6. 6. 136 J Fam Viol (2010) 25:131–140Table 2 Experience of any sibling violence (N=8122) sibling violence on substance use, delinquency, and n % χ 2 aggression is significant. For substance use, individuals who have been punched or kicked by a brother or sister areAge .09a 31.4% more likely to report using substances (Exp(B) = 12 or younger 10 50 1.314, p<.05), and those who have been threatened with a 13 788 46.7 weapon during a fight are 52.6% more likely to report using 14 1,100 46.3 substances (Exp(B) = 1.526, p<.05). 15 171 38 For delinquency, both psychological aggression and 16 730 38.1 physical violence significantly increase the odds of engaging 17 564 38.4 in delinquent behaviors. Experiencing sibling verbal abuse 18 68 38.6 increases the odds of being delinquent by 39.0% (Exp(B) = 19 or older 6 42.4 1.390, p<.05). Altercations between siblings that involveGender* 128.46 shoving, pushing, or slapping increase the odds of delinquent Male 1,321 35.7 behavior by 39.1% (Exp(B) = 1.391, p<.05). In altercations Female 2,093 48.2 in which a brother or sister threatens the use of a weapon, theChild Maltreatment* odds of completing an act of delinquency increases by Yes 1,305 71.6 119.2% (Exp(B) = 2.192, p<.05). No 2,137 33.9 Both psychological aggression and physical violenceWitness Domestic Violence* significantly increase the odds of being aggressive. Those Yes 2,141 55.0 who have been verbally abused by a brother or sister have No 1,301 30.8 18.6% greater odds of hitting someone with the intent ofSubstance Use* causing physical pain (Exp(B) = 1.186, p<.05). Being Yes 1,407 45.2 shoved, pushed, or slapped by a sibling increases the odds No 2,035 40.6 of aggression by 62.1% (Exp(B) = 1.621, p<.05); being punched or kicked results in 80.4% greater odds ofDelinquency* aggression (Exp(B) = 1.804, p<.05). As with delinquency, Yes 3,059 45.0 the odds of aggression are greatly increased in physical No 383 28.9 fights that involve the threat of weapon use (124.9%;Aggression* Exp(B) = 2.249, p<.01). Yes 959 65.1 Finally, Table 4 compares the odds of engaging in No 2,483 37.3 substance use, delinquency, and aggression, given thea Eta value reported experience of abuse. Experiencing verbal abuse increases*p<.01 the odds of engaging in delinquency more than it does for either substance use or aggression. Physical abuse between siblings, in all forms, increases the odds of aggression moreMultivariate Statistics so than it does for substance use or delinquency.To determine if age, gender, child maltreatment, andwitnessing domestic violence are predictive of sibling Discussionabuse, a logistic regression analysis was completed. Allvariables included in the model are statistically significant The objectives of this study were fourfold: first, to estimate(p<.05). With each year of age, a respondent’s odds of the prevalence of sibling abuse, second, to examine theexperiencing sibling aggression decrease by 12.6% (Exp(B) = relationship of sibling abuse to high risk behaviors of.874). Females have 54% greater odds of experiencing substance use, delinquency and aggression, sibling vio-abuse than males (Exp(B) = 1.540). Students who have lence, third, to explore the interplay of sibling abuse andexperienced child maltreatment have 300.5% greater odds other forms of family violence in predicting substance use,of experiencing abuse by a sibling compared to students delinquency, and aggression, and fourth, to test theoreticalwho have not experienced child maltreatment (Exp(B) = explanations for these relationships. Regarding the first4.005), and witnessing adult domestic violence increases objective, results indicate that sibling violence is experi-the odds of sibling violence by 106.4% (Exp(B) = 2.064). enced by 42% of respondents. Compared to previousSee Table 3. research on frequency of sibling violence, this estimate is Table 3 also presents results for a series of logistic low. Past findings indicate that about 65% of childrenregression models predicting outcomes. The effect of between the ages of 9 and 18 experience some form of
  7. 7. J Fam Viol (2010) 25:131–140 137Table 3 Logistic regression ofsibling violence, substance use, Sibling violencea Substance useb Delinquencyc Aggressionddelinquency, aggression Variables – Exp(B) Exp(B) Exp(B) Verbal abuse – .941 1.390* 1.186* Threats – 1.174 .933 1.117 Shoving, pushing, slapping – .892 1.391* 1.621* Fights—punching, kicking – 1.314* .939 1.804* Fights/threats with weapons – 1.526* 2.192* 2.249*a χ2 =1184.317, df=4, p<.05 Age .874* 1.352* 1.278* .894*b χ2 =675.253, df=9, p<.05 Gender 1.540* .819* .802* .695*c χ2 =569.568, df=9, p<.05d Child maltreatment 4.005* 1.549* 1.753* 1.617* *χ2 =814.937, df=9, p<.05 Witness domestic violence 2.064* 1.726* 2.655* 2.114**p≤.05sibling aggression (Goodwin and Roscoe 1990; Roscoe et violence (Fischbach and Herbert 1997; Glaser 2005;al. 1987; Steinmetz 1977), and that abuse is likely to Mullen et al. 1996; Payne 2002; Plichta 2004; Zlotnicksubside or end around age 12 (Buhrmester and Furman et al. 2006) are common predictors of substance use,1990). Our estimate may be lower because it only includes delinquency, and violence, our data show that sibling abuseabuse during the past month (compared to life time or past significantly and uniquely affects the odds of substance use,year estimates) and does not include a representative delinquency, and aggression. It is critically important,sample of children under 12. Note that shoving, pushing, through further research, to determine the nature andand slapping were the most common forms of sibling direction of these relationships in order to inform preven-violence reported, and violence by siblings occurred much tion and intervention efforts.more frequently than violence by parents. Both of these The results also suggest that the relationship betweenfindings are consistent with previous research (Goodwin sibling violence and aggression may be stronger than theand Roscoe 1990; Hoffman and Edwards 2004; Kiselica relationships between sibling abuse and substance use andand Morrill-Richards 2007; Lewit and Baker 1996). It is sibling abuse and delinquency. In line with social learninginteresting to note, however, that even in our sample of theory, the link between aggression and sibling abuse may bemiddle to late adolescents almost one in five youth report that through fighting back (i.e., maintaining power) andeither psychological or physical sibling aggression. Sibling escalating conflict, antagonistic, violent behavior is rein-violence affects a substantial proportion of youth—at all forced (Dunn 2005). Other forms of family violence haveages. It would be beneficial to include the prevention of been linked to later aggression (Simonelli et al. 2002). Muchsibling aggression in other family violence prevention of the concern surrounding the investigation of familyinitiatives. violence stems from its association with aggression (Downs Regarding the second and third objectives, sibling et al. 1992; Mullen et al. 1996). The data show the strongviolence is related to substance abuse, delinquency, and impact of sibling violence on the odds of engaging inaggression. Furthermore, the relationship between sibling aggression. This is another important reason why furtherabuse and each of these outcomes cannot be attributed to investigation is warranted, as aggression in schools andother relevant variables in the model. Although age, gender neighborhoods, as well as among adolescents in romantic(Piquero and Mazerolle 2001), and other forms of family relationships, has enormous social and economic costs.Table 4 Comparison ofpercentage of increased odds of Substance use Delinquency Aggressionengaging in substance use,delinquency, and aggression Verbal abuse – 39.0 18.6 Threats – – – Shoving, pushing, slapping – 39.1 62.1 Fights—punching, kicking 31.4 −6.1 80.4 Fights/threats with weapons 52.6 119.2 124.9 Age 35.2 27.8 −10.6 Male 18.1 19.8 30.5 Child maltreatment 54.9 75.3 61.7 Witness domestic violence 72.6 165.5 111.4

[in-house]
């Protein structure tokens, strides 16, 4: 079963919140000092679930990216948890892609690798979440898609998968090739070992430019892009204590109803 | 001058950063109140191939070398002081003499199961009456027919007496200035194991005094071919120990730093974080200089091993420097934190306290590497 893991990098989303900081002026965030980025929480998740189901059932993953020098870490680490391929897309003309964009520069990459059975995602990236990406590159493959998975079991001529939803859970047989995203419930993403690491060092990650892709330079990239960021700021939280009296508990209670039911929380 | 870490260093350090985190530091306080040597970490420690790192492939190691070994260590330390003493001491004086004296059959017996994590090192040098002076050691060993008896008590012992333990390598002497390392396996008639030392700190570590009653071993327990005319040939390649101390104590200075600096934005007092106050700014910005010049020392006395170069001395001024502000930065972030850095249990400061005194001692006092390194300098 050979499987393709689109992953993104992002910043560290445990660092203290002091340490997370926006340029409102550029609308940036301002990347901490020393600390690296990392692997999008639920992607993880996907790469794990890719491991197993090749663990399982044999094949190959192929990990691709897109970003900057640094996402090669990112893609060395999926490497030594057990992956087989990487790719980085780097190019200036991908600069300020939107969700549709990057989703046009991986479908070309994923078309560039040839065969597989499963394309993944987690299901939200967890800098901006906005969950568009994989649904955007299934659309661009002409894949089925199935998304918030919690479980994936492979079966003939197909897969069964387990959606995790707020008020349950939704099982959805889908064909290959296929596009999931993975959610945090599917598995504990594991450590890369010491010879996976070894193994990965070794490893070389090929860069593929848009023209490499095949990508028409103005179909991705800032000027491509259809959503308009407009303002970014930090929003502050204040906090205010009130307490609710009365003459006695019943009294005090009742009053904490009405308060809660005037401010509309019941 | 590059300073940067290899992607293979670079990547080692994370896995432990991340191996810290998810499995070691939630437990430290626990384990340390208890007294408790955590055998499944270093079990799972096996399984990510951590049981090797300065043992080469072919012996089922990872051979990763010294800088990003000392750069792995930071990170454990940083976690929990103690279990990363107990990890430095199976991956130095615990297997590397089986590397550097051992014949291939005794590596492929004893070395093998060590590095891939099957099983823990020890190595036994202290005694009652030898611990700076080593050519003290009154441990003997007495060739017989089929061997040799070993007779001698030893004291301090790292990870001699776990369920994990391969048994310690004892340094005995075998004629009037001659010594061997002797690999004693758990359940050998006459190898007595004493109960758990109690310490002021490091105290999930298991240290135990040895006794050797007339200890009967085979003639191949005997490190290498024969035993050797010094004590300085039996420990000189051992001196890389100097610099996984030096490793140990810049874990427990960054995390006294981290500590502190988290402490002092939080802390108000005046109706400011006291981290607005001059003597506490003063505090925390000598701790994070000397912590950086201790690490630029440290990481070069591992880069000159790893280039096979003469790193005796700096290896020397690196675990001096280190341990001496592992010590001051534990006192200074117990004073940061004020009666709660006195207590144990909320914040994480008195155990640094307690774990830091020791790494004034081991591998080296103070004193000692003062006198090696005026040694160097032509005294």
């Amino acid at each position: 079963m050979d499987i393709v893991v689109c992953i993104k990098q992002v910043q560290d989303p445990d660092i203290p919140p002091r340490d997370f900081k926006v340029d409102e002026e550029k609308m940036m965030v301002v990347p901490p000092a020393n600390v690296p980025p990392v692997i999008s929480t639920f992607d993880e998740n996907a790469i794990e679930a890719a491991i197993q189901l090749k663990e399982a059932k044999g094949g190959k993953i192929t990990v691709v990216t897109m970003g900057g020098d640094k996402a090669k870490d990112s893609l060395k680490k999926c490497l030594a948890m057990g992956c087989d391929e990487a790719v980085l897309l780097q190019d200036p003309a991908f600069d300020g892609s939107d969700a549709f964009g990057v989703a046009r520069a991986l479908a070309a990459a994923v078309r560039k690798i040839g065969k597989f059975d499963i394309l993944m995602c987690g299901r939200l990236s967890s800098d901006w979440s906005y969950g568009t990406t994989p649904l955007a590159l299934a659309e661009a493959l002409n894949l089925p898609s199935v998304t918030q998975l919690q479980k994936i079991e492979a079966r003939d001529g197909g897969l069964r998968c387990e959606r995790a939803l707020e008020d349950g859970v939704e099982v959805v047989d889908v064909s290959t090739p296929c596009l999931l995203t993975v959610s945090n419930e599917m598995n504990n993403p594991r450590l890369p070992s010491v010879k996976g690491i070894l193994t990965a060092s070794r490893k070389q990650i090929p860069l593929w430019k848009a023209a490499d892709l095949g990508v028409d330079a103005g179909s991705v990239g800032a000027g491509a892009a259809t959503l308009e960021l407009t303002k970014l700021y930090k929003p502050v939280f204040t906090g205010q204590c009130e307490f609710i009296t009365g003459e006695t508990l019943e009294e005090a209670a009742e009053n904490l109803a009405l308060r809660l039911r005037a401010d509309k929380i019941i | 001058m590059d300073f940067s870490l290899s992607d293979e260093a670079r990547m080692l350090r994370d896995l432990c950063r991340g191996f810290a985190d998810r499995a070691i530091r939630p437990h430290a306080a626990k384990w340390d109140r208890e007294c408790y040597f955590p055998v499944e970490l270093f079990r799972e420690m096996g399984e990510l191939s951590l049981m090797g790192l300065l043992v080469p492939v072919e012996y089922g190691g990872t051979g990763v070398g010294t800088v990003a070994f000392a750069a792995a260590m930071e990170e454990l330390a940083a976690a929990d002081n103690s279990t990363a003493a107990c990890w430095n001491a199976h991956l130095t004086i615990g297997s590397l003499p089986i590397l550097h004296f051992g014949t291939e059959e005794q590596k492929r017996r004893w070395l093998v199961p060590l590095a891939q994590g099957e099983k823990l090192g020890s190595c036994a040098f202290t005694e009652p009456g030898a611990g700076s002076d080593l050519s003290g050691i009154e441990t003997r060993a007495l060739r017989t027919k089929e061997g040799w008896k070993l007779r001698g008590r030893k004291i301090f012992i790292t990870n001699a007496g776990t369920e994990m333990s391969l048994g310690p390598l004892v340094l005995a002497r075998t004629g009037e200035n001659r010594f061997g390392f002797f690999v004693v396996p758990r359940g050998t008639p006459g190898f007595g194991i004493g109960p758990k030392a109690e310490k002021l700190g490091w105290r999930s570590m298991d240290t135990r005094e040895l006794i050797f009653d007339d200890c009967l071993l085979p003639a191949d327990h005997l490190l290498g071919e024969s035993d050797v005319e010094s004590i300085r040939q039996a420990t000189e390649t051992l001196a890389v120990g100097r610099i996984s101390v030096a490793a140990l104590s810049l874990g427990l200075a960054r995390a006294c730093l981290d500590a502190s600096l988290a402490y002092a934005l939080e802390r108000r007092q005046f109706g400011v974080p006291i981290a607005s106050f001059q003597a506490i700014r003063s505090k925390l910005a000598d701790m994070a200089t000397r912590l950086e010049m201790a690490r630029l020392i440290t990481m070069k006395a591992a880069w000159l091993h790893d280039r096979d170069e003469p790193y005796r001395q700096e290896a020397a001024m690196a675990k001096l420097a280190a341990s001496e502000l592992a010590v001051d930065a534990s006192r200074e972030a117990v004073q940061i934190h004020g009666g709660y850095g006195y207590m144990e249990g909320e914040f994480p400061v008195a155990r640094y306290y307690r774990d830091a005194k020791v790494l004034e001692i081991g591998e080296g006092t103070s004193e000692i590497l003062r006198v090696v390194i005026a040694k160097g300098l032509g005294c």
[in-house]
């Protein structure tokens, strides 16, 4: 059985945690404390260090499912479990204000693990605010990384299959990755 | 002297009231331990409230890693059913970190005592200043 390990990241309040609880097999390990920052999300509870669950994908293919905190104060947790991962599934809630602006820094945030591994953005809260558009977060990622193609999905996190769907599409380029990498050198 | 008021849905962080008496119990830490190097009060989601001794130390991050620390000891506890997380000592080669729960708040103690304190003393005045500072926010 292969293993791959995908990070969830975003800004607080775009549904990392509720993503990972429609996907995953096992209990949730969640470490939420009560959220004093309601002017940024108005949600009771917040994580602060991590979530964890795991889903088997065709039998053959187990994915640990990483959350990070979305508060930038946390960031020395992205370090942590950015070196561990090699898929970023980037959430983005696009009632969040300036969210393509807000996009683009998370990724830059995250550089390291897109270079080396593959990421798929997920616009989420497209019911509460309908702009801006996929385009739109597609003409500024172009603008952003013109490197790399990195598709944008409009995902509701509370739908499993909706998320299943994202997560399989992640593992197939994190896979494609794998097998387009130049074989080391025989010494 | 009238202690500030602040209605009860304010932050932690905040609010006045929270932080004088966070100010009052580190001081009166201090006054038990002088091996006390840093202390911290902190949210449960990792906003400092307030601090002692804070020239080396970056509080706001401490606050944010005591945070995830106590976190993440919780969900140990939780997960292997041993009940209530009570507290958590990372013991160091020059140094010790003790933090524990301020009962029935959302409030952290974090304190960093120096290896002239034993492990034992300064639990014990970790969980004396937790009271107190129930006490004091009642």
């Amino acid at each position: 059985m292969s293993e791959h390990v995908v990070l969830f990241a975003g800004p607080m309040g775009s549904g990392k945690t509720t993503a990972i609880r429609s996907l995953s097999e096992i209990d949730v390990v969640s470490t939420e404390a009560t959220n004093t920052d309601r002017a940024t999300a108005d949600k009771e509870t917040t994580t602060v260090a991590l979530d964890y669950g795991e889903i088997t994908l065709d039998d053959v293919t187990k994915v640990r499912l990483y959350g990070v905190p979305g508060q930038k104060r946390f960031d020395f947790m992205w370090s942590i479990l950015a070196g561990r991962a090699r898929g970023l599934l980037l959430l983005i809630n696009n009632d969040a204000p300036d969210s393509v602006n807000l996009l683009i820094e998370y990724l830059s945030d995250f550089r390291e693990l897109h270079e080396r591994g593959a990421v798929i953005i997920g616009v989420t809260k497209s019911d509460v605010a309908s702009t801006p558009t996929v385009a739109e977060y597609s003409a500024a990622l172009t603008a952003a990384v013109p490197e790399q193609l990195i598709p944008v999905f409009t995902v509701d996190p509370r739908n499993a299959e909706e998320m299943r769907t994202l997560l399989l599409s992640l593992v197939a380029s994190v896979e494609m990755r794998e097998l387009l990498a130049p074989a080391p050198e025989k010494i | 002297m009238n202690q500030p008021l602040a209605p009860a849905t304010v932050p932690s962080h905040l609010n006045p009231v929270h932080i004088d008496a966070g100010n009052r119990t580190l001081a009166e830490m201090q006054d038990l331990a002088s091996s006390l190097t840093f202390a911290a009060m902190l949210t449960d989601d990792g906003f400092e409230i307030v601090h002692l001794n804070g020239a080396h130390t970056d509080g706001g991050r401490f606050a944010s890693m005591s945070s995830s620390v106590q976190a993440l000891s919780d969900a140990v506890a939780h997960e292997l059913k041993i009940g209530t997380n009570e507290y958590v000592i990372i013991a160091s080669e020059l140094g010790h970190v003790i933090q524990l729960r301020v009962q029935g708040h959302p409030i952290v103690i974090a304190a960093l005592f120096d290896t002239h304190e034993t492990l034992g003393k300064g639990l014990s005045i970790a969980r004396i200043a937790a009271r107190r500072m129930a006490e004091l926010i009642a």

8. 8. 138 J Fam Viol (2010) 25:131–140 Regarding the fourth and final objective, this study finds This study faces several methodological limitations.that both feminist theory and social learning theory help First, items in the sibling violence scale were not definedexplain sibling violence. When applied to sibling violence, for students. For example, ‘verbal abuse,’ and ‘threats’ arefeminist theory asserts that because younger individuals and items that may have various meanings. With specificfemales lack power, they are more vulnerable to being explanations as to what these items actually entail, the datavictims of sibling violence than their respective counter- may have presented different results. For example, didparts. While age was not significantly related to sibling students include the presence of nontraditional forms ofaggression in bivariate analyses, it was in multivariate violence (i.e., cyber) by siblings?analyses. The age effect may have been truncated in the Second, the gender and age of the perpetrator isbivariate analysis because the majority students were unknown. Research shows that brother–brother sibling13 years or older. Sibling aggression is something that dyads and older–younger sibling dyads tend to be the mostsiblings are expected to “grow out of” as they acquire more violent (Cafarro and Conn-Cafarro 2005; Goodwin andcognitive, coping, and communication skills (Dunn et al. Roscoe 1990; Hoffman and Edwards 2004; Roscoe et al.1994). These skills allow siblings to replace physical 1987; Steinmetz 1977). Without knowing the gender or ageinteractions with verbal interactions (Goodwin and Roscoe of the sibling pairs, it is hard to determine gender and age1990). In addition, as younger siblings age, they become effects in their entirety. This has implications for conclu-more competent and independent. Around age 12, younger sions drawn on feminist theory. Third, and related, oursiblings require less nurturance and direction from older data do not allow us to examine whether respondentssiblings. This, along with increases in individual compe- accurately assess the rewards and/or punishments individ-tence, transforms the power/status structure of the sibling uals (parents/other siblings) receive for using violence.relationship (Buhrmester and Furman 1990). However, Conclusions based on social learning theory must beconsistent with previous studies, age was a significant interpreted with caution. Fourth, this study does not ask ifpredictor of violence between siblings in the multivariate victims of abuse are simultaneous perpetrators of siblinglogistic regression model (Dunn et al. 1994; Goodwin and violence. This information could present a more accurateRoscoe 1990). The significance of age in multivariate picture of sibling abuse. Considering that many studentsmodels may be due to the fact that when other variables are could have been the initial aggressor (and were hit back inaccounted for, the variation in age is unmasked. Regardless, retaliation or defense), the data may not fully capture themultivariate results are supportive of the feminist perspec- actual victimization rate. Finally, the causal processtive in that younger individuals who may lack physical delineating the relationship of sibling violence and negativestrength and power may be more vulnerable to abuse. The behaviors needs to be interpreted with caution. The datadata here also suggest that females are more likely to here do not clarify if sibling violence precedes substanceexperience abuse by brothers or sisters. This is consistent use, delinquency, or aggression. It is possible that thesewith Simonelli et al.’s (2002) findings, and supports the variables could produce sibling victimization rather thanfeminist perspective that females are more vulnerable to simply being a result of it.violence. Future research should further explore the relationship In accordance with social learning theory, students who between gender, age and sibling abuse to clarify inconsis-reported witnessing violence in the home or experiencing tent findings and further the development of theory. Theabuse by parents were substantially more likely to report temporal sequences of substance use, delinquency, andsibling victimization. Previous findings suggest that chil- aggression should be explored to determine if siblingdren who are victims of one form of abuse are likely to be violence is a cause or effect. As well, sibling abuse amongvictims of other forms of abuse (Edleson 1999b; Mullen et specific populations should be explored. Khan and Cookeal. 1996). In examining co-occurrence of intimate partner (2008) found that juvenile offenders engaged in moreviolence and child abuse, Edleson (1999b) reports that joint severe forms of sibling violence than the normal popula-partner abuse and child battering rates range from 30% to tion. Are certain groups of siblings more at risk for severe60%. While this study is not the first to link sibling sibling aggression? Race also needs to be explored.violence to other forms of family conflict (Brody 1998; Research shows that rates of domestic abuse vary by raceJenkins 1992; Noller 2005), it does contribute to the (Tjaden and Thoennes 2000). However, once socioeco-literature. Specifically, it establishes an empirical relation- nomic status is controlled, racial differences tend toship between sibling violence and other forms of family disappear (Sokoloff and Dupont 2005). Does siblingabuse. The contention that child victims of adult family violence vary by race too? And, if so, can this relationshipviolence are likely to experience other forms of familial be explained by economic factors? Another avenue thatviolence (e.g., intimate partner abuse) is further validated in future researchers may take is to further clarify the types ofregards to sibling violence. delinquency that are predicted by sibling violence. The